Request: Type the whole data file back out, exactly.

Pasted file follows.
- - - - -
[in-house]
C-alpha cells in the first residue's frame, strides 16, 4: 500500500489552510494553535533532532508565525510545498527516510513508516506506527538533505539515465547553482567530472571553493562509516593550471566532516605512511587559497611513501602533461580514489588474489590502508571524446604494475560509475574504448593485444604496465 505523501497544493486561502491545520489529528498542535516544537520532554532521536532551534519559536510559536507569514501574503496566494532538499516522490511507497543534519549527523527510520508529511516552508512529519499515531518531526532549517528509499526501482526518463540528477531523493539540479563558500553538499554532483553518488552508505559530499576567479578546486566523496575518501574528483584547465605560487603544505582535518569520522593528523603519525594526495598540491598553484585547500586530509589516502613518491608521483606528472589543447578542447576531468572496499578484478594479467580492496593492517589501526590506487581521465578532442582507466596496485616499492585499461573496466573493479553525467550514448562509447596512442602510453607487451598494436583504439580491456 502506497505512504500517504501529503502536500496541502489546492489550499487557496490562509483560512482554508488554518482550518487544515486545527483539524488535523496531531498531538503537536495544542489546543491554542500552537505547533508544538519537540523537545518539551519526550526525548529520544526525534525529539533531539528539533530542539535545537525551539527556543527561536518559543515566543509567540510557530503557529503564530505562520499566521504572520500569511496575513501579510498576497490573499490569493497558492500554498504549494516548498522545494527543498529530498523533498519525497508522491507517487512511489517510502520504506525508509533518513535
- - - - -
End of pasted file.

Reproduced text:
[in-house]
C-alpha cells in the first residue's frame, strides 16, 4: 500500500489552510494553535533532532508565525510545498527516510513508516506506527538533505539515465547553482567530472571553493562509516593550471566532516605512511587559497611513501602533461580514489588474489590502508571524446604494475560509475574504448593485444604496465 505523501497544493486561502491545520489529528498542535516544537520532554532521536532551534519559536510559536507569514501574503496566494532538499516522490511507497543534519549527523527510520508529511516552508512529519499515531518531526532549517528509499526501482526518463540528477531523493539540479563558500553538499554532483553518488552508505559530499576567479578546486566523496575518501574528483584547465605560487603544505582535518569520522593528523603519525594526495598540491598553484585547500586530509589516502613518491608521483606528472589543447578542447576531468572496499578484478594479467580492496593492517589501526590506487581521465578532442582507466596496485616499492585499461573496466573493479553525467550514448562509447596512442602510453607487451598494436583504439580491456 502506497505512504500517504501529503502536500496541502489546492489550499487557496490562509483560512482554508488554518482550518487544515486545527483539524488535523496531531498531538503537536495544542489546543491554542500552537505547533508544538519537540523537545518539551519526550526525548529520544526525534525529539533531539528539533530542539535545537525551539527556543527561536518559543515566543509567540510557530503557529503564530505562520499566521504572520500569511496575513501579510498576497490573499490569493497558492500554498504549494516548498522545494527543498529530498523533498519525497508522491507517487512511489517510502520504506525508509533518513535